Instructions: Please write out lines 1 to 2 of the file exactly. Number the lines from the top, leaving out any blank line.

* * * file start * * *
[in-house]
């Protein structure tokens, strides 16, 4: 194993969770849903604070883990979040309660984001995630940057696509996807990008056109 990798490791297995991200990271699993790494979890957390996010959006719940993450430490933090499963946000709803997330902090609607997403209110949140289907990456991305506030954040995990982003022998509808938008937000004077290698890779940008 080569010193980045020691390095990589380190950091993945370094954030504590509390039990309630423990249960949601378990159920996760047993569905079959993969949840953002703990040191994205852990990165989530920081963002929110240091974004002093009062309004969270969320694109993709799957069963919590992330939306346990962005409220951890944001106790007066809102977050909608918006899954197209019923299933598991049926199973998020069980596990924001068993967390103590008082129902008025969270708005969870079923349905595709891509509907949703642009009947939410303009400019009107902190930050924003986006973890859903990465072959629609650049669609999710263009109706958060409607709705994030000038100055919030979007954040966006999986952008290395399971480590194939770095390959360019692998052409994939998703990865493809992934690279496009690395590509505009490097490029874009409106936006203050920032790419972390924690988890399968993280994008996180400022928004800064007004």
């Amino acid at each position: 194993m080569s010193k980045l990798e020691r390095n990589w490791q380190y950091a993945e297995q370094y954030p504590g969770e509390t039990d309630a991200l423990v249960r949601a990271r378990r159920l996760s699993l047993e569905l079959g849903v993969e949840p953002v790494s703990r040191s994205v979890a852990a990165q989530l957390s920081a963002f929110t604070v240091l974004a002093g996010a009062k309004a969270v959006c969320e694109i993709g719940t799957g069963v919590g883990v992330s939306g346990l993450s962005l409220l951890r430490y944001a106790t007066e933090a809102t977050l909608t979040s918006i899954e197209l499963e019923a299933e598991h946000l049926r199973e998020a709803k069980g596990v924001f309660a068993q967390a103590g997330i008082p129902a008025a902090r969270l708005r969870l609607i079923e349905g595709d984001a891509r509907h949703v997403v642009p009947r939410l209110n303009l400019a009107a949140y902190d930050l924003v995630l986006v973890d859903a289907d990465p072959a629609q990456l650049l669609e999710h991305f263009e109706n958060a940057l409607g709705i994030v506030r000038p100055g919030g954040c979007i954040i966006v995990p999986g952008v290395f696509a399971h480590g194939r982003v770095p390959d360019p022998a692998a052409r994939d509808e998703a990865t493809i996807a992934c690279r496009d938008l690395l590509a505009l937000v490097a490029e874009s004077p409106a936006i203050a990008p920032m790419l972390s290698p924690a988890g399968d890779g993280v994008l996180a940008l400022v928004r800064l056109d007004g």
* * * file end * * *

[in-house]
């Protein structure tokens, strides 16, 4: 194993969770849903604070883990979040309660984001995630940057696509996807990008056109 990798490791297995991200990271699993790494979890957390996010959006719940993450430490933090499963946000709803997330902090609607997403209110949140289907990456991305506030954040995990982003022998509808938008937000004077290698890779940008 080569010193980045020691390095990589380190950091993945370094954030504590509390039990309630423990249960949601378990159920996760047993569905079959993969949840953002703990040191994205852990990165989530920081963002929110240091974004002093009062309004969270969320694109993709799957069963919590992330939306346990962005409220951890944001106790007066809102977050909608918006899954197209019923299933598991049926199973998020069980596990924001068993967390103590008082129902008025969270708005969870079923349905595709891509509907949703642009009947939410303009400019009107902190930050924003986006973890859903990465072959629609650049669609999710263009109706958060409607709705994030000038100055919030979007954040966006999986952008290395399971480590194939770095390959360019692998052409994939998703990865493809992934690279496009690395590509505009490097490029874009409106936006203050920032790419972390924690988890399968993280994008996180400022928004800064007004």